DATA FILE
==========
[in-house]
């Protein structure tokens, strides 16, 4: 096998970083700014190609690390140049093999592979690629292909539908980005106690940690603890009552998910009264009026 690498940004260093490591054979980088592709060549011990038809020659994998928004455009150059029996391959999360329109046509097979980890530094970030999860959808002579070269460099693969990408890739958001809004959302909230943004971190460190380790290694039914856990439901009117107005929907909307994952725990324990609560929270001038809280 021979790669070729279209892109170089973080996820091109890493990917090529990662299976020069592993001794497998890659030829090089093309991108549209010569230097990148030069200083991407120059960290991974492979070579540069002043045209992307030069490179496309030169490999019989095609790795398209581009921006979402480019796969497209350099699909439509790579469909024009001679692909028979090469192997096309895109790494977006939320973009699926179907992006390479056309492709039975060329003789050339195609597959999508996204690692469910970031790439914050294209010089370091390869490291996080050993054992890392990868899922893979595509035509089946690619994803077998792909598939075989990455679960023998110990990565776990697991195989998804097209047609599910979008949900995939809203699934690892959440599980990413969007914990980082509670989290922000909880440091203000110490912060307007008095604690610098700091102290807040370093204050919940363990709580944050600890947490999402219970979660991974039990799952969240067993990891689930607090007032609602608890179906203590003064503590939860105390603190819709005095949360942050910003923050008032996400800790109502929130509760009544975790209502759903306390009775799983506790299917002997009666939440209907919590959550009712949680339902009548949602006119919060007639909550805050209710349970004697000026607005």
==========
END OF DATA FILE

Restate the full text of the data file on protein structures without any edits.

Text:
[in-house]
């Protein structure tokens, strides 16, 4: 096998970083700014190609690390140049093999592979690629292909539908980005106690940690603890009552998910009264009026 690498940004260093490591054979980088592709060549011990038809020659994998928004455009150059029996391959999360329109046509097979980890530094970030999860959808002579070269460099693969990408890739958001809004959302909230943004971190460190380790290694039914856990439901009117107005929907909307994952725990324990609560929270001038809280 021979790669070729279209892109170089973080996820091109890493990917090529990662299976020069592993001794497998890659030829090089093309991108549209010569230097990148030069200083991407120059960290991974492979070579540069002043045209992307030069490179496309030169490999019989095609790795398209581009921006979402480019796969497209350099699909439509790579469909024009001679692909028979090469192997096309895109790494977006939320973009699926179907992006390479056309492709039975060329003789050339195609597959999508996204690692469910970031790439914050294209010089370091390869490291996080050993054992890392990868899922893979595509035509089946690619994803077998792909598939075989990455679960023998110990990565776990697991195989998804097209047609599910979008949900995939809203699934690892959440599980990413969007914990980082509670989290922000909880440091203000110490912060307007008095604690610098700091102290807040370093204050919940363990709580944050600890947490999402219970979660991974039990799952969240067993990891689930607090007032609602608890179906203590003064503590939860105390603190819709005095949360942050910003923050008032996400800790109502929130509760009544975790209502759903306390009775799983506790299917002997009666939440209907919590959550009712949680339902009548949602006119919060007639909550805050209710349970004697000026607005």